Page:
Secrets of the Soutpansberg
Cyrintha Joubert, the EWT’s Soutpansberg Protected Area, Water Conservation Project Coordinator
There are 18 recognised centres of endemism in southern Africa – localised areas with high species diversity found nowhere else. The Soutpansberg Mountain Range is one of these and has the highest plant diversity of all these centres. Many of the Soutpansberg endemic species are rare and threatened. Around 3,000 vascular plant species occur in the 6,800 km² Soutpansberg Mountains. Six biomes are found in the mountains: forest, thicket, savannah, grassland, fynbos, and wetland.
Not only are the species living in the mountains of high conservation value, but they also hold cultural value and have medicinal properties that are sought-after for traditional healing practices and mainstream pharmaceuticals. The EWT strives to conserve these plants in collaboration with partners in the Soutpansberg, ensuring that those who depend on them for any purpose can legally access the species they need sustainably. Here are a few secrets of the Soutpansberg that you may come across should you be lucky enough to visit the area or hike the recently established Old Salt Trail.
The genus name, Strychnos, is taken from the Greek word for deadly, which refers to poisonous alkaloids contained in the seed integuments. “Spinosa” refers to the spines. The poison strychnine is derived from an Asian species of Strychnos. The seeds should be avoided as they are poisonous or could have purgative effects. The fruit only appears after good rains and has a smooth, hard, yellow look when ripe. Inside the outer ‘shell’ is tightly packed seeds surrounded by a fleshy, edible covering. Most of this plant is used medicinally, with the roots and leaves used to treat certain snake bites. After the seeds have been removed, the dried fruits are used as musical instruments.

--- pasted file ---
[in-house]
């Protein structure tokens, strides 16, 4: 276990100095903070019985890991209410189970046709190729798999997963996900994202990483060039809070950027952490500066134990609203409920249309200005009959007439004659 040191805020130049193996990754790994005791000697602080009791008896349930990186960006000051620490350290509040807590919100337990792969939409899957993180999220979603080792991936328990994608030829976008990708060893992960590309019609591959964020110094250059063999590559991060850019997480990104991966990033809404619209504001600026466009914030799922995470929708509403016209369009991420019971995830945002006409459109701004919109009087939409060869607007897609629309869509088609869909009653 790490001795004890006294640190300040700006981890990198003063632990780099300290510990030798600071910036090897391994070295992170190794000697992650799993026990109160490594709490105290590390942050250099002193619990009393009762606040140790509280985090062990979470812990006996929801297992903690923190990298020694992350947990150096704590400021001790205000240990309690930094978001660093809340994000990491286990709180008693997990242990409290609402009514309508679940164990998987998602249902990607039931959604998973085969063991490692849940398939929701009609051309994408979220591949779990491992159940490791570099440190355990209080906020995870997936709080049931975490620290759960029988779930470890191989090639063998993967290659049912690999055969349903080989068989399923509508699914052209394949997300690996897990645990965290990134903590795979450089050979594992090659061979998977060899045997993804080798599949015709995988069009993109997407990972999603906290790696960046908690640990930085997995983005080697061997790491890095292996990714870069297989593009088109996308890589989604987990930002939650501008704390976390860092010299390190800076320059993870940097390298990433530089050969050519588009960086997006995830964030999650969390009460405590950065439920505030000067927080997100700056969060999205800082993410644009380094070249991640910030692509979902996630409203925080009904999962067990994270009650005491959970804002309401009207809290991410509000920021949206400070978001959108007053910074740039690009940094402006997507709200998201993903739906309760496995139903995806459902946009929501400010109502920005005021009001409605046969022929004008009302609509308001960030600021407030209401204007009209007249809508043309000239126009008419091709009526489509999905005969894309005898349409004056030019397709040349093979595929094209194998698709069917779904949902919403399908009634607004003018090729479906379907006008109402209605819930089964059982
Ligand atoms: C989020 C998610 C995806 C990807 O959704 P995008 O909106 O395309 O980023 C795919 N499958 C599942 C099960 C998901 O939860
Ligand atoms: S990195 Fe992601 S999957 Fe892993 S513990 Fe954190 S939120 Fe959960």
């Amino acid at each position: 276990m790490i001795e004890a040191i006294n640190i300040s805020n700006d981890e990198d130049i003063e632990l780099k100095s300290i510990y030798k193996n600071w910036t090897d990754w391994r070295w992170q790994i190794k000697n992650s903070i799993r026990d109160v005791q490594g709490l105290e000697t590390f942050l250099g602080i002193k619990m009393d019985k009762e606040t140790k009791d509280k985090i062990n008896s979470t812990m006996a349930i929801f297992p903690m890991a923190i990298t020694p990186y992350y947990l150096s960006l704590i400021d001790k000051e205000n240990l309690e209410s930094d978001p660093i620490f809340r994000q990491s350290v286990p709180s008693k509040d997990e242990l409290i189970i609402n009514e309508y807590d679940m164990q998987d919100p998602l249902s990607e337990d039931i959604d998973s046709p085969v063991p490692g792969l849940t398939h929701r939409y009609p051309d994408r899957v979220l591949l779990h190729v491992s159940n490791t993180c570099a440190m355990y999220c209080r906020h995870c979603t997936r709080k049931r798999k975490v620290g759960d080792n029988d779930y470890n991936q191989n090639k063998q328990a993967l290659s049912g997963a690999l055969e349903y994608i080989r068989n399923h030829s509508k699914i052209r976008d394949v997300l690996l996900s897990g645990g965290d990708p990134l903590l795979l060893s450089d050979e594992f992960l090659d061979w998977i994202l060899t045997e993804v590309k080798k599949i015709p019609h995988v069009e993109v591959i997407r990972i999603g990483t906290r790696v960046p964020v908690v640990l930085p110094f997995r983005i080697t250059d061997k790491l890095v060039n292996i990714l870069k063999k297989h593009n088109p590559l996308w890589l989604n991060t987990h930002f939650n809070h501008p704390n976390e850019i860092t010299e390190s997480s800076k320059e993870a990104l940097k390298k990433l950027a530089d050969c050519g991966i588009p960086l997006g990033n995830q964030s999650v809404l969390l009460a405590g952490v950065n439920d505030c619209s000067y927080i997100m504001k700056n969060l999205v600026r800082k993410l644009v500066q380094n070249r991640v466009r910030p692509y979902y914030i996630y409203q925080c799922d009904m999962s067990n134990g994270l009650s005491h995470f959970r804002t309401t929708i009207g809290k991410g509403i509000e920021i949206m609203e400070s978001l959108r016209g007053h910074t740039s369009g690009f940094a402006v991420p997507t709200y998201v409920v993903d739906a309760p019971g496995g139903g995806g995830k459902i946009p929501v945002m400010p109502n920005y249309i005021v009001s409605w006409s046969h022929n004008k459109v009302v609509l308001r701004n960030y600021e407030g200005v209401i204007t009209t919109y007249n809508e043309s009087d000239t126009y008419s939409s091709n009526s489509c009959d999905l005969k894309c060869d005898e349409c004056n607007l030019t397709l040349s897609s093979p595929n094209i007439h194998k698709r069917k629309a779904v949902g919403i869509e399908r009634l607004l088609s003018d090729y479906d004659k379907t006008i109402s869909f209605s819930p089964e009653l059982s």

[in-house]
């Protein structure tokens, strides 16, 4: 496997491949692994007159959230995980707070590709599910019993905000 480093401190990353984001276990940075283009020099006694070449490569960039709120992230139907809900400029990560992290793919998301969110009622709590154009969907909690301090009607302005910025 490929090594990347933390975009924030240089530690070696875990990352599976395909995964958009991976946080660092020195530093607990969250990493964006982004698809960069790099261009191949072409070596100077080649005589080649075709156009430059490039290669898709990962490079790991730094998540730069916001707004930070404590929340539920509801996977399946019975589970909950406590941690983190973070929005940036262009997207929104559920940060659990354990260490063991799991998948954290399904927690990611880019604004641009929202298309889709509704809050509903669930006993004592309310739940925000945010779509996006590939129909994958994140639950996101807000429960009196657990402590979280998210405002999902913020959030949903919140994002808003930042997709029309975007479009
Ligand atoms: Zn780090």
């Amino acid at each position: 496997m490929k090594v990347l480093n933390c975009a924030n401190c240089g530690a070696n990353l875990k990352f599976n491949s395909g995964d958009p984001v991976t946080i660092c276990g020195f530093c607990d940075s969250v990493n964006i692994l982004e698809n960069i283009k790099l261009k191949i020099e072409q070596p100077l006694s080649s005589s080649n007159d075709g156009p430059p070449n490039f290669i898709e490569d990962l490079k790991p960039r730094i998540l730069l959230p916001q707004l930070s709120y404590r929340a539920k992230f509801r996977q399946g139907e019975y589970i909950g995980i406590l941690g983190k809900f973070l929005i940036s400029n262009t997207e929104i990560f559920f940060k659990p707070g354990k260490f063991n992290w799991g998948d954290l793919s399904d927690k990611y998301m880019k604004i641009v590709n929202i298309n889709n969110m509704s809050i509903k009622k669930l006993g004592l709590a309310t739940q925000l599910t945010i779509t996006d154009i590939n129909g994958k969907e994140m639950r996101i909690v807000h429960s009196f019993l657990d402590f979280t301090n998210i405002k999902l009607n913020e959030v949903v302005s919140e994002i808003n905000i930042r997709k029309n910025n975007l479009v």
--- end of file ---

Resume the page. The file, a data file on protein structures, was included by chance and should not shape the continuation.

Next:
Sour Plum or Monkey Plum
A sour worm with no added sugar! This is an extremely versatile plant, and all parts are used. While the fruit can be eaten fresh, it tastes slightly sour and is often made into jams, desserts, or jellies. As the wood is hard, it is used for making pot handles, firewood, and even for construction purposes. The oil extraction from the seeds has various uses, from cosmetics to the softening of leather. The fruit is high in potassium, and the leaves and roots are used to treat coughs, body pains, and even malaria.
This small to medium-sized evergreen tree has delicious fruits which are extremely high in Vitamin C with a content of 40 mg per 100 g. The fruit is fleshy and contains sticky, milky latex when picked and the skin removed. The tree fruits from December to February. When ripe, the fruit is bright red and can be eaten fresh or used to make jam, wine, and even vinegar. These plants’ roots are also used medicinally to treat rheumatism and abdominal pain. They have beautiful silky golden hairs on the back of the leaves, and the tree has a silvery look from afar.
Transvaal Red Milkwood
The botanical name is derived from the Greek mimo, meaning ape, and ops, meaning resembling an ape. This might reference the flowers’ colour or the corolla’s shape. This tree is fairly popular amongst humans, birds, and various primates as it has tasty ripe yellow fruit with a high Vitamin C content.
Some more mobile endemic species to find in the Soutpansberg Mountains
Pienaar's Flat Gecko
A widespread and abundant gecko that shelters in rock cracks and under loose barks in trees. At night, it forages on rocks, trees, vegetation, and the ground.
Cryptic Dwarf Gecko
This shy gecko lives on trees and rocks and is restricted to the higher altitudes in the mist belt.
Soutpansberg Dwarf Gecko
A shy gecko that lives in the rocky areas throughout the Soutpansberg
Soutpansberg Worm Lizard
Chirindia langi occidentalis
This lizard is rarely encountered as it spends its life underground. It is locally common in certain areas and absent in others.
Soutpansberg Purple-glossed Snake
Amblyodipsas microphthalma ssp. nigra
A near-endemic to the Soutpansberg. These snakes spend most of their time underground and occasionally come to the surface to feed and disperse. They can be found in virtually any habitat, from the hot bushveld areas to the montane grassland on top of the Soutpansberg and throughout the mountain range. Limpopo’s only near-endemic snake!
Soutpansberg Hadogenes Scorpion
The only described endemic scorpion in the Soutpansberg. These large flattened scorpions prefer to live in rock cracks and are widespread and abundant in the Western Soutpansberg.
Soutpansberg Flat Lizard
Endemic to the western Soutpansberg, these colourful lizards live on rocks in warm and hot areas. They live in small colonies and feed on insects, fruits, and plants.